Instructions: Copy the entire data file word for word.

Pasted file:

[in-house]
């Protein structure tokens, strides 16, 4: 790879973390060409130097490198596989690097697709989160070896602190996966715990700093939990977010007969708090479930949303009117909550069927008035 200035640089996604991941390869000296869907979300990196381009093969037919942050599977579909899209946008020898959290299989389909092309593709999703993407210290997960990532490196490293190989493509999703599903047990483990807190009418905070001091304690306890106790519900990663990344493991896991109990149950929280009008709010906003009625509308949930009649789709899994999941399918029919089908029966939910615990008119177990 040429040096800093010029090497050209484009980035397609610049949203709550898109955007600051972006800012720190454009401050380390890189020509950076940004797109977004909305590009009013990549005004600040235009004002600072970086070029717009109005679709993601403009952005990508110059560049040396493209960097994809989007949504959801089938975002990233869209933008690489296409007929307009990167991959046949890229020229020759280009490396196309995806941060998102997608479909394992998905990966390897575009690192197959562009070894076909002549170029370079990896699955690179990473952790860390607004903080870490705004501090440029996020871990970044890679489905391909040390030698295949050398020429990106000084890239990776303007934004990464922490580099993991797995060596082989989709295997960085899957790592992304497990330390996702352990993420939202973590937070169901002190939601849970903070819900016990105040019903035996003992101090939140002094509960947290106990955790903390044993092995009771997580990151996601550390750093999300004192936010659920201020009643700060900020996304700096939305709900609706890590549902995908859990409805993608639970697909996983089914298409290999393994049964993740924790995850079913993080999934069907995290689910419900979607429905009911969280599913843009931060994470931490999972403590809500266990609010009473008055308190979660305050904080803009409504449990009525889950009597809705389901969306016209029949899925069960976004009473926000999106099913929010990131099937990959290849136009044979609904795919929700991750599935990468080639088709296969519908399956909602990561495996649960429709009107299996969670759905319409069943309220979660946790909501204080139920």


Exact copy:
[in-house]
């Protein structure tokens, strides 16, 4: 790879973390060409130097490198596989690097697709989160070896602190996966715990700093939990977010007969708090479930949303009117909550069927008035 200035640089996604991941390869000296869907979300990196381009093969037919942050599977579909899209946008020898959290299989389909092309593709999703993407210290997960990532490196490293190989493509999703599903047990483990807190009418905070001091304690306890106790519900990663990344493991896991109990149950929280009008709010906003009625509308949930009649789709899994999941399918029919089908029966939910615990008119177990 040429040096800093010029090497050209484009980035397609610049949203709550898109955007600051972006800012720190454009401050380390890189020509950076940004797109977004909305590009009013990549005004600040235009004002600072970086070029717009109005679709993601403009952005990508110059560049040396493209960097994809989007949504959801089938975002990233869209933008690489296409007929307009990167991959046949890229020229020759280009490396196309995806941060998102997608479909394992998905990966390897575009690192197959562009070894076909002549170029370079990896699955690179990473952790860390607004903080870490705004501090440029996020871990970044890679489905391909040390030698295949050398020429990106000084890239990776303007934004990464922490580099993991797995060596082989989709295997960085899957790592992304497990330390996702352990993420939202973590937070169901002190939601849970903070819900016990105040019903035996003992101090939140002094509960947290106990955790903390044993092995009771997580990151996601550390750093999300004192936010659920201020009643700060900020996304700096939305709900609706890590549902995908859990409805993608639970697909996983089914298409290999393994049964993740924790995850079913993080999934069907995290689910419900979607429905009911969280599913843009931060994470931490999972403590809500266990609010009473008055308190979660305050904080803009409504449990009525889950009597809705389901969306016209029949899925069960976004009473926000999106099913929010990131099937990959290849136009044979609904795919929700991750599935990468080639088709296969519908399956909602990561495996649960429709009107299996969670759905319409069943309220979660946790909501204080139920």